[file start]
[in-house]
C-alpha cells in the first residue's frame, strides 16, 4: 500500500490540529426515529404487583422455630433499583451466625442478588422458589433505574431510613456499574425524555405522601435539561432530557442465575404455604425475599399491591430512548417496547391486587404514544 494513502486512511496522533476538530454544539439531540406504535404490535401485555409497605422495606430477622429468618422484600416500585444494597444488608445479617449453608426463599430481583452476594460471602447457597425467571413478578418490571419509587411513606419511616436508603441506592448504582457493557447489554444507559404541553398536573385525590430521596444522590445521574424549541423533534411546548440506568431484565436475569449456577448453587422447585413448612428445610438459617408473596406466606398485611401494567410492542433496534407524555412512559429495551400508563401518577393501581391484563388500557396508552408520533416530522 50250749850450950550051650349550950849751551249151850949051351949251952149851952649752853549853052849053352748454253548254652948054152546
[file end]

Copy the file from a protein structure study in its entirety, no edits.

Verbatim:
[in-house]
C-alpha cells in the first residue's frame, strides 16, 4: 500500500490540529426515529404487583422455630433499583451466625442478588422458589433505574431510613456499574425524555405522601435539561432530557442465575404455604425475599399491591430512548417496547391486587404514544 494513502486512511496522533476538530454544539439531540406504535404490535401485555409497605422495606430477622429468618422484600416500585444494597444488608445479617449453608426463599430481583452476594460471602447457597425467571413478578418490571419509587411513606419511616436508603441506592448504582457493557447489554444507559404541553398536573385525590430521596444522590445521574424549541423533534411546548440506568431484565436475569449456577448453587422447585413448612428445610438459617408473596406466606398485611401494567410492542433496534407524555412512559429495551400508563401518577393501581391484563388500557396508552408520533416530522 50250749850450950550051650349550950849751551249151850949051351949251952149851952649752853549853052849053352748454253548254652948054152546